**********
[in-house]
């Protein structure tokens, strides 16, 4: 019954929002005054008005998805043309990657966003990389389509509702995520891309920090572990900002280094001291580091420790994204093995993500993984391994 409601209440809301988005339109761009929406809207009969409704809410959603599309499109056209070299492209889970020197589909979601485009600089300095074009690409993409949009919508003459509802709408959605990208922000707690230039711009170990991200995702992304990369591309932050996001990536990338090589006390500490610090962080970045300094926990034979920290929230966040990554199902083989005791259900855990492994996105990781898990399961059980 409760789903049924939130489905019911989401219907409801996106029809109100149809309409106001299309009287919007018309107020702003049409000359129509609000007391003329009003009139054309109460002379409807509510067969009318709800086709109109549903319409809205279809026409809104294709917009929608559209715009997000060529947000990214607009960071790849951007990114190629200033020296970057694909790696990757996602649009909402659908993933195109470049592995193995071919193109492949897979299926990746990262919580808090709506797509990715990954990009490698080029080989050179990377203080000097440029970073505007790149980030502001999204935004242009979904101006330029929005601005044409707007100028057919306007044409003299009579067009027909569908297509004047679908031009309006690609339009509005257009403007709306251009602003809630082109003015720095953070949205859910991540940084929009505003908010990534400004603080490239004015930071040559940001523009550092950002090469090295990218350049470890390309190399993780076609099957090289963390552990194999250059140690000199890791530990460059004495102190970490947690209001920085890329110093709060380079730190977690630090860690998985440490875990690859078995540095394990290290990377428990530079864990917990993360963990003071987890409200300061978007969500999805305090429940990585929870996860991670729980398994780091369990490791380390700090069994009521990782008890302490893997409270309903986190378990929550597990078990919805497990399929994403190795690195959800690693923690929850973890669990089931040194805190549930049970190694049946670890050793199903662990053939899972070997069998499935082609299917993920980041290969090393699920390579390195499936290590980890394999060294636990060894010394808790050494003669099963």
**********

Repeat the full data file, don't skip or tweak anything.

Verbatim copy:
[in-house]
């Protein structure tokens, strides 16, 4: 019954929002005054008005998805043309990657966003990389389509509702995520891309920090572990900002280094001291580091420790994204093995993500993984391994 409601209440809301988005339109761009929406809207009969409704809410959603599309499109056209070299492209889970020197589909979601485009600089300095074009690409993409949009919508003459509802709408959605990208922000707690230039711009170990991200995702992304990369591309932050996001990536990338090589006390500490610090962080970045300094926990034979920290929230966040990554199902083989005791259900855990492994996105990781898990399961059980 409760789903049924939130489905019911989401219907409801996106029809109100149809309409106001299309009287919007018309107020702003049409000359129509609000007391003329009003009139054309109460002379409807509510067969009318709800086709109109549903319409809205279809026409809104294709917009929608559209715009997000060529947000990214607009960071790849951007990114190629200033020296970057694909790696990757996602649009909402659908993933195109470049592995193995071919193109492949897979299926990746990262919580808090709506797509990715990954990009490698080029080989050179990377203080000097440029970073505007790149980030502001999204935004242009979904101006330029929005601005044409707007100028057919306007044409003299009579067009027909569908297509004047679908031009309006690609339009509005257009403007709306251009602003809630082109003015720095953070949205859910991540940084929009505003908010990534400004603080490239004015930071040559940001523009550092950002090469090295990218350049470890390309190399993780076609099957090289963390552990194999250059140690000199890791530990460059004495102190970490947690209001920085890329110093709060380079730190977690630090860690998985440490875990690859078995540095394990290290990377428990530079864990917990993360963990003071987890409200300061978007969500999805305090429940990585929870996860991670729980398994780091369990490791380390700090069994009521990782008890302490893997409270309903986190378990929550597990078990919805497990399929994403190795690195959800690693923690929850973890669990089931040194805190549930049970190694049946670890050793199903662990053939899972070997069998499935082609299917993920980041290969090393699920390579390195499936290590980890394999060294636990060894010394808790050494003669099963």